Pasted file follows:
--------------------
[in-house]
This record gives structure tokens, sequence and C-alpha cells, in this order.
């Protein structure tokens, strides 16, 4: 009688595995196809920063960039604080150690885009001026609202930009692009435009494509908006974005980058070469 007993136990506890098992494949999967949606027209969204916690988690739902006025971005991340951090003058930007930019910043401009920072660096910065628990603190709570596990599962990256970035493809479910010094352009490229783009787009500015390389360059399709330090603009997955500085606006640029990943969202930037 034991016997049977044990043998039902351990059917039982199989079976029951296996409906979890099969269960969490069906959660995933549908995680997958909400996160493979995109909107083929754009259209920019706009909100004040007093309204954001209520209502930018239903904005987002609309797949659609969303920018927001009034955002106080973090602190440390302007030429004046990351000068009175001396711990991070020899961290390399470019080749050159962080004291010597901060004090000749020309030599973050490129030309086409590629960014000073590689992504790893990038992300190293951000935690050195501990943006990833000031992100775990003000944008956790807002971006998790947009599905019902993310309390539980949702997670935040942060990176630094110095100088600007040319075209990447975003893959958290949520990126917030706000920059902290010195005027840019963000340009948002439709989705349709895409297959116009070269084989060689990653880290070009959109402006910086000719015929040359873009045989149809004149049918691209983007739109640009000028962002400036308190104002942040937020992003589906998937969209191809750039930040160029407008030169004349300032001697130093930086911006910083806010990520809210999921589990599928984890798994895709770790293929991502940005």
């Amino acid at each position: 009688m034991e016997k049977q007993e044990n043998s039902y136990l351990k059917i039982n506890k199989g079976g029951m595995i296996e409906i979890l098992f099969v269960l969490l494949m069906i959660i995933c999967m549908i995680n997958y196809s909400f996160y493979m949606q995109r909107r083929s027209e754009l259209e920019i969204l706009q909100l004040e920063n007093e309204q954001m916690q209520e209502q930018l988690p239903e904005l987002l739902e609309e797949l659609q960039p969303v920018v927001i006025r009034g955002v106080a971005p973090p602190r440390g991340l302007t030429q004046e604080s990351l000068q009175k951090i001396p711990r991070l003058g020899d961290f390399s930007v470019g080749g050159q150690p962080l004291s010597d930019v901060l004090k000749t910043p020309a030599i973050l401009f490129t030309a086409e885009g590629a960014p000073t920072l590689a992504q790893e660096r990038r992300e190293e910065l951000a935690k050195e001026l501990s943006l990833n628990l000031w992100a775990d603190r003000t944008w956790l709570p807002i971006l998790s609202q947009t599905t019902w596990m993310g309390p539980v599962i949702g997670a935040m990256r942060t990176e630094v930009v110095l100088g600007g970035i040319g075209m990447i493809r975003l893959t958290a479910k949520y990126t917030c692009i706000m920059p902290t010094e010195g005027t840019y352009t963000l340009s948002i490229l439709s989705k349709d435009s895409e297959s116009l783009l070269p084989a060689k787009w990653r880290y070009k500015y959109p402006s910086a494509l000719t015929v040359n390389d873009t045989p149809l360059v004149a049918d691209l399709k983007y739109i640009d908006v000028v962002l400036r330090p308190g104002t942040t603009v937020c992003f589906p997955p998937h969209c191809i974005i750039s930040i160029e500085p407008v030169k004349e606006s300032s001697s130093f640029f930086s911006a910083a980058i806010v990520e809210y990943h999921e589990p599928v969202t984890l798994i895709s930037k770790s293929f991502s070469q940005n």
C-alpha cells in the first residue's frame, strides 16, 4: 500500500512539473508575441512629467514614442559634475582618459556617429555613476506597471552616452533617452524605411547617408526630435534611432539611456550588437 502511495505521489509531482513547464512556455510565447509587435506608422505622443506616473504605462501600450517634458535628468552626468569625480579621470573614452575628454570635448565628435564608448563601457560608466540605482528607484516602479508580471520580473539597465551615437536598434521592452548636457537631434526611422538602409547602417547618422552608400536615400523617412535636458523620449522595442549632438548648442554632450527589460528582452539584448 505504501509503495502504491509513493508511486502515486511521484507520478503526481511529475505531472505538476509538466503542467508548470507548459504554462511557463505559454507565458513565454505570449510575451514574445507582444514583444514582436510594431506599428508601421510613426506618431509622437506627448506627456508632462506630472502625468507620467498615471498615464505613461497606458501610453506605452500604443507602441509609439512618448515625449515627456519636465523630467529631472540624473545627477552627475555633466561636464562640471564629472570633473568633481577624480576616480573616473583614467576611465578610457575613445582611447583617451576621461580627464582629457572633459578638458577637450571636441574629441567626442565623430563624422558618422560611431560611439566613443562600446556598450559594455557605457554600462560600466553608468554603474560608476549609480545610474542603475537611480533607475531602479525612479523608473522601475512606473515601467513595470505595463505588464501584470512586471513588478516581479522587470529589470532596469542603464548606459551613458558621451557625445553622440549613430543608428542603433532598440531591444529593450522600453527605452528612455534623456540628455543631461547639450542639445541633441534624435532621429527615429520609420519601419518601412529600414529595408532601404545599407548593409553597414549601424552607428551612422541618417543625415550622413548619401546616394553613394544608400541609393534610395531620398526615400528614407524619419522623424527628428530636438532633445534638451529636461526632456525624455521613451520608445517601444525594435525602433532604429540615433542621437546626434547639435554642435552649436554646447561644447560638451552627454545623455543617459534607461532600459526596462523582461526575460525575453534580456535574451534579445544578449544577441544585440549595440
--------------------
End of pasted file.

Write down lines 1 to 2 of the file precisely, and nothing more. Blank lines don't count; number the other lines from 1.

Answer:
[in-house]
This record gives structure tokens, sequence and C-alpha cells, in this order.